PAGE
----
On Tuesday, I attended a healthcare forum. It was not sponsored by any elected official. It was hosted by Village Health Partners, a physician practice, and the Texas Medical Association. It was billed as a patient-doctor discussion of health care. The forum was civil and interesting.
Today, The Healthcare Blog had a post entitled, “Health Care Reform: What do People Really Want?” and it is authored by Humphrey Taylor, Chairman of The Harris Poll. It is worth a read.
To add to the discussion, at the forum that I attended, the themes at this event can be summarized in the following manner:
- Limit government involvement. Not many attending this forum were interested in more government involvement in running healthcare.
- Tort reform. Part of the reform needs to include the lawsuits that occur. Today, this drives portion of the cost that everyone pays in receiving care.
- Insurance reform. This part of the discussion centered on the willingness of people to pay for “maintenance services” on their well-being. Just as with an auto, people pay for basic maintenance. Insurance then can cover the unexpected or catastrophic type events that impact individuals.
- Personal responsibility. Along with the insurance discussion was an imperative that people take responsibility for their health.
- Healthcare interoperability. To my surprise, healthcare interoperability came up as a reform item. The two examples were given. First, since a specialist could not get access to blood test results taken by another physician, they did the test again. Second, without a consolidated view of a person’s health record, diagnosing a treatment was problematic. Communication of health information between providers was recognized as an area for improvement and cost reduction.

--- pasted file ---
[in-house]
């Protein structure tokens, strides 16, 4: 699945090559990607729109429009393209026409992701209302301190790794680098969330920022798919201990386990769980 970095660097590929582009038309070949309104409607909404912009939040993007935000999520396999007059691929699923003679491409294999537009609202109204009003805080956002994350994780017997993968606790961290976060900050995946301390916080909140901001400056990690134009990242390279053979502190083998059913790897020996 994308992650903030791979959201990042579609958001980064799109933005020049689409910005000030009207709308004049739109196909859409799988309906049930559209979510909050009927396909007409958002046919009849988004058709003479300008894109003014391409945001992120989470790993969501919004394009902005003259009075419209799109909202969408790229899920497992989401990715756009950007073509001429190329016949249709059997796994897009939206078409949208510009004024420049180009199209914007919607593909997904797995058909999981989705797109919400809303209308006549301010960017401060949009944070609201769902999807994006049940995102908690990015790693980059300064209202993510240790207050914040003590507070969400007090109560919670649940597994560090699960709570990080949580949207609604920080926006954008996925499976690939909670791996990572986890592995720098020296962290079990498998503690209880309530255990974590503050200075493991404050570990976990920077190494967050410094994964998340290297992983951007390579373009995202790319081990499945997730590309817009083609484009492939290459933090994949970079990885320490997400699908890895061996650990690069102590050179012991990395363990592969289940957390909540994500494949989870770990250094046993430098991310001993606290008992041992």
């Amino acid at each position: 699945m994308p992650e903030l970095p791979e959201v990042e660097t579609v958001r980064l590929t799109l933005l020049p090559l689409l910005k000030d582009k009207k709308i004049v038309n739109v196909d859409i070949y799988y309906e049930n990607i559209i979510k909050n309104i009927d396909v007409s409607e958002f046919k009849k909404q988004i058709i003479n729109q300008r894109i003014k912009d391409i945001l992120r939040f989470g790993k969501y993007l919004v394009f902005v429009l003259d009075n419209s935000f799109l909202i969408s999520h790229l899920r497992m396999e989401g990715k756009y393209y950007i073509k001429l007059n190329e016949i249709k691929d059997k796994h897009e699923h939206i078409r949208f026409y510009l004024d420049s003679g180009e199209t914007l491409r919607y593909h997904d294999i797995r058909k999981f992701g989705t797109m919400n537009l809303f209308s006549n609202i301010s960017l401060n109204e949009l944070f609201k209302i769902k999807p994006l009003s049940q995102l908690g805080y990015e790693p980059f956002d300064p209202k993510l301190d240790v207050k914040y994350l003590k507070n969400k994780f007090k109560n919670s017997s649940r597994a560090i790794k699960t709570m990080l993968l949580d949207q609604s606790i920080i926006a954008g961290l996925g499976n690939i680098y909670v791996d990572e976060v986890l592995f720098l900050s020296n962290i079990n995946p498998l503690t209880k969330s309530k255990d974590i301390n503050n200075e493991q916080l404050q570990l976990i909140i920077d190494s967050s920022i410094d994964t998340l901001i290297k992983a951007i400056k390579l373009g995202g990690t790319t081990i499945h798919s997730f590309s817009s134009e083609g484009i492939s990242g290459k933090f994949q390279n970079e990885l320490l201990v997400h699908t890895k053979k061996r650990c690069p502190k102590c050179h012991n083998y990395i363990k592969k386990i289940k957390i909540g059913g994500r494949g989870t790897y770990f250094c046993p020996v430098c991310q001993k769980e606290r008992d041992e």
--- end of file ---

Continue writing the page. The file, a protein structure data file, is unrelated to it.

This is the type of discussion that needs to continue to take place. A perfect example of why people are skeptical about government involvement came at the end of this session.
There were two state representatives attending, and they were given the opportunity to stand up and say a few words at the end. One of the politicians stood up and said “we cannot trust politicians to…” Think about that statement… a politician stating that they cannot be trusted. The double-speak and playing the situation is why the debate has taken the turns it has.
- CEO Editorials and Insights on Health Care Reform – Additional Insights from CEOs on Health Care Reform
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